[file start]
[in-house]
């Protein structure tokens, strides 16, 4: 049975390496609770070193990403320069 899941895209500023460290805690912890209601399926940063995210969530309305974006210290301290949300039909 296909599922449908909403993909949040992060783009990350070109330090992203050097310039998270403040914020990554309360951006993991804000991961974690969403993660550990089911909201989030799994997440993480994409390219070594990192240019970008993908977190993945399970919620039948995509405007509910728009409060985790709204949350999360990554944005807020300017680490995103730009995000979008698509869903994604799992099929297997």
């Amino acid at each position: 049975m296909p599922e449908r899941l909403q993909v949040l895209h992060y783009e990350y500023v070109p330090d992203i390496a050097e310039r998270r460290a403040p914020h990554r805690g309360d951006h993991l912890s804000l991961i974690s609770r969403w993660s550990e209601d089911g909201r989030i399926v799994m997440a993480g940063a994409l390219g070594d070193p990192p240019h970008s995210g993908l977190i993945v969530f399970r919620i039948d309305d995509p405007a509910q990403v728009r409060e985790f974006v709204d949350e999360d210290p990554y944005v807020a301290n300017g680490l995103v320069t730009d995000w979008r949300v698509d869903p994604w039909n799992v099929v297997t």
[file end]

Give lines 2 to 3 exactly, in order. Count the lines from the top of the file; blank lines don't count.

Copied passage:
């Protein structure tokens, strides 16, 4: 049975390496609770070193990403320069 899941895209500023460290805690912890209601399926940063995210969530309305974006210290301290949300039909 296909599922449908909403993909949040992060783009990350070109330090992203050097310039998270403040914020990554309360951006993991804000991961974690969403993660550990089911909201989030799994997440993480994409390219070594990192240019970008993908977190993945399970919620039948995509405007509910728009409060985790709204949350999360990554944005807020300017680490995103730009995000979008698509869903994604799992099929297997």
């Amino acid at each position: 049975m296909p599922e449908r899941l909403q993909v949040l895209h992060y783009e990350y500023v070109p330090d992203i390496a050097e310039r998270r460290a403040p914020h990554r805690g309360d951006h993991l912890s804000l991961i974690s609770r969403w993660s550990e209601d089911g909201r989030i399926v799994m997440a993480g940063a994409l390219g070594d070193p990192p240019h970008s995210g993908l977190i993945v969530f399970r919620i039948d309305d995509p405007a509910q990403v728009r409060e985790f974006v709204d949350e999360d210290p990554y944005v807020a301290n300017g680490l995103v320069t730009d995000w979008r949300v698509d869903p994604w039909n799992v099929v297997t």